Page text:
Most cladogram software works by comparing specific gene sequences fed into it and building cladograms for those genes. This is immediately useful for, say, researchers tracking the divergence of genes after gene duplication events (vital for understanding certain medical conditions and embryological milestones), but it is also potentially useful for situations like mine. I know my way around GenBank and the other public repositories of sequenced genes, and I used one of these programs (based on PhyML) to create a cladogram as part of my doctoral thesis, but here, it did not work out quite so easily.
These gene-based cladogram programs can only work with the data they are given, and that means that they are only as good as the available gene sequences. For a cladogram like this, it is necessary to pick a gene whose sequence is available for all species, and one whose evolution is conservative enough that it mostly tracks the time since their divergence from one another rather than recent selective pressure. Common choices for this sort of thing are genes involved in protein synthesis or mitochondrial function, which govern the most basic workings of metabolism. The need to avoid genes that geologically recent habitat or lifestyle changes might have altered limits the options that can be considered, and the need to find one gene whose versions in all species to be included are available in public repositories makes finding a good candidate gene exponentially more challenging with each additional species. In some cases, a species might be obscure enough to researchers to be missing data altogether. Atop these challenges, modern published cladograms that purport to relate entire species, not just specific genes, are generally the result of even more complex algorithms that synthesize the relationships suggested by multiple genes, and these programs are not as easily accessible. The Tree of Life Project provides a program like this as a web service, but charges for its use for groups of 10 or more species.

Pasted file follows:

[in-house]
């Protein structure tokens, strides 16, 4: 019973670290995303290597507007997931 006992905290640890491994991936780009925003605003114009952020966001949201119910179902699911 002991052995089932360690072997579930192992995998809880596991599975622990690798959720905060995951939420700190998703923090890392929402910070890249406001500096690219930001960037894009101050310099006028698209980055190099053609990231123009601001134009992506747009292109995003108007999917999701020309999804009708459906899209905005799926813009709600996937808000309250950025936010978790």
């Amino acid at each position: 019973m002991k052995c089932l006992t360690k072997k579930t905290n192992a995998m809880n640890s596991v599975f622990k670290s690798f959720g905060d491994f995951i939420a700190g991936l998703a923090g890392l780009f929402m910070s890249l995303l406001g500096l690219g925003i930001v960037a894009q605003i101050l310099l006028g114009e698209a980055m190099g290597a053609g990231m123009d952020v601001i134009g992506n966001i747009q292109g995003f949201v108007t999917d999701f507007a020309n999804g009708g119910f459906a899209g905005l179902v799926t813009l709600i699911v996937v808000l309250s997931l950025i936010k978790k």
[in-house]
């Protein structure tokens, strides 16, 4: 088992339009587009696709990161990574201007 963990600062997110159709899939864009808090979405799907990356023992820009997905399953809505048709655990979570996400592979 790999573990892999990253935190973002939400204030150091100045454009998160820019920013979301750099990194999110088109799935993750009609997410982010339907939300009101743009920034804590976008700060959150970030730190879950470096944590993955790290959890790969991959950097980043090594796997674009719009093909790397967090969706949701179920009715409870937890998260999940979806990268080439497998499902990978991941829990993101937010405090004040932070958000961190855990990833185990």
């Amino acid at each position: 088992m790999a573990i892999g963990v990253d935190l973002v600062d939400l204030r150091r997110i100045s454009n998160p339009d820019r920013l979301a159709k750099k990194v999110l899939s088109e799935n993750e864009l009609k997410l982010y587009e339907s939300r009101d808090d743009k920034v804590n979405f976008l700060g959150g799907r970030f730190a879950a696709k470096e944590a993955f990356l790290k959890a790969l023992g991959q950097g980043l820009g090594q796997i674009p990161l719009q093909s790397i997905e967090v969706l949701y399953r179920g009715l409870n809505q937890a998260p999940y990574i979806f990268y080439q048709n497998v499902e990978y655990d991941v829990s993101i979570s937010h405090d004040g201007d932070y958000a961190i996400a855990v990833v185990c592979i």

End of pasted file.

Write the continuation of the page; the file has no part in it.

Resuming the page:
As is often the case for problems I am solving, the solution that worked best for me was a combination of online reading, Microsoft Excel, and graph paper.
Wikipedia, the Tree of Life Project, and various other sources provide extensive information on the current classification consensus, especially when combined. Using this information without specialized cladogram software costs one access to things like maximum-likelihood values that suggest how much confidence a researcher should have in each part of the cladogram, but I did not need those for what I was doing. The consensus information itself could be enough, especially with me rarely keeping large numbers of closely related organisms whose specific relationships might be difficult to suss out from such public information alone.